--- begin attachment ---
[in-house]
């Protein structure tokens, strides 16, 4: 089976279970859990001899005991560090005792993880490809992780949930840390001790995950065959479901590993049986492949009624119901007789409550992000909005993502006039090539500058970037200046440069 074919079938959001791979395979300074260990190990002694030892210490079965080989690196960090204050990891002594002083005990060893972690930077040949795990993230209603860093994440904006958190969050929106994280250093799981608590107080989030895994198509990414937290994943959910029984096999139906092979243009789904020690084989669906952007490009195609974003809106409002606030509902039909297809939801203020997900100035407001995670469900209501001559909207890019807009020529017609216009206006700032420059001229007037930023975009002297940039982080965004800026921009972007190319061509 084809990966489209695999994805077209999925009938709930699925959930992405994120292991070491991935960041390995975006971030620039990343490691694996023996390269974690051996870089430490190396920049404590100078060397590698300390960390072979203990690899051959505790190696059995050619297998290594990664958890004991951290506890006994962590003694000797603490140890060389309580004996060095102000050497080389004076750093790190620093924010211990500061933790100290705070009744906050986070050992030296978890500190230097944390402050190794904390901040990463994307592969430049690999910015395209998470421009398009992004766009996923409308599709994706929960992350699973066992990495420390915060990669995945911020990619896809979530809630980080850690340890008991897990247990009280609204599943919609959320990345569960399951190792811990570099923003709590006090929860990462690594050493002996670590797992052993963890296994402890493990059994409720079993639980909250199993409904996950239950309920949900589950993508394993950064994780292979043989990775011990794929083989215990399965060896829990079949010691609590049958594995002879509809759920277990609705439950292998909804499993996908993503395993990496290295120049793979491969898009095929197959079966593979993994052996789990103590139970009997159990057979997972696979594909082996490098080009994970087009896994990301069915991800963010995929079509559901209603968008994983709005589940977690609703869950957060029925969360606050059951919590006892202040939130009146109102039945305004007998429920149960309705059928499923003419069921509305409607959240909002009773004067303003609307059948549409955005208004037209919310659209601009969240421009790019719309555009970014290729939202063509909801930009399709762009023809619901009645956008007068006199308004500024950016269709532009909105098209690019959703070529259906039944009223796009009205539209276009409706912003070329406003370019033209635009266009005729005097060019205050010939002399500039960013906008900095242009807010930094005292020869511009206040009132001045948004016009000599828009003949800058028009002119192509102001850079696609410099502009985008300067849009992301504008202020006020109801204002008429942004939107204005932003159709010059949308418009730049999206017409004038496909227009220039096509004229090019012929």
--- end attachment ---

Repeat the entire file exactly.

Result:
[in-house]
């Protein structure tokens, strides 16, 4: 089976279970859990001899005991560090005792993880490809992780949930840390001790995950065959479901590993049986492949009624119901007789409550992000909005993502006039090539500058970037200046440069 074919079938959001791979395979300074260990190990002694030892210490079965080989690196960090204050990891002594002083005990060893972690930077040949795990993230209603860093994440904006958190969050929106994280250093799981608590107080989030895994198509990414937290994943959910029984096999139906092979243009789904020690084989669906952007490009195609974003809106409002606030509902039909297809939801203020997900100035407001995670469900209501001559909207890019807009020529017609216009206006700032420059001229007037930023975009002297940039982080965004800026921009972007190319061509 084809990966489209695999994805077209999925009938709930699925959930992405994120292991070491991935960041390995975006971030620039990343490691694996023996390269974690051996870089430490190396920049404590100078060397590698300390960390072979203990690899051959505790190696059995050619297998290594990664958890004991951290506890006994962590003694000797603490140890060389309580004996060095102000050497080389004076750093790190620093924010211990500061933790100290705070009744906050986070050992030296978890500190230097944390402050190794904390901040990463994307592969430049690999910015395209998470421009398009992004766009996923409308599709994706929960992350699973066992990495420390915060990669995945911020990619896809979530809630980080850690340890008991897990247990009280609204599943919609959320990345569960399951190792811990570099923003709590006090929860990462690594050493002996670590797992052993963890296994402890493990059994409720079993639980909250199993409904996950239950309920949900589950993508394993950064994780292979043989990775011990794929083989215990399965060896829990079949010691609590049958594995002879509809759920277990609705439950292998909804499993996908993503395993990496290295120049793979491969898009095929197959079966593979993994052996789990103590139970009997159990057979997972696979594909082996490098080009994970087009896994990301069915991800963010995929079509559901209603968008994983709005589940977690609703869950957060029925969360606050059951919590006892202040939130009146109102039945305004007998429920149960309705059928499923003419069921509305409607959240909002009773004067303003609307059948549409955005208004037209919310659209601009969240421009790019719309555009970014290729939202063509909801930009399709762009023809619901009645956008007068006199308004500024950016269709532009909105098209690019959703070529259906039944009223796009009205539209276009409706912003070329406003370019033209635009266009005729005097060019205050010939002399500039960013906008900095242009807010930094005292020869511009206040009132001045948004016009000599828009003949800058028009002119192509102001850079696609410099502009985008300067849009992301504008202020006020109801204002008429942004939107204005932003159709010059949308418009730049999206017409004038496909227009220039096509004229090019012929």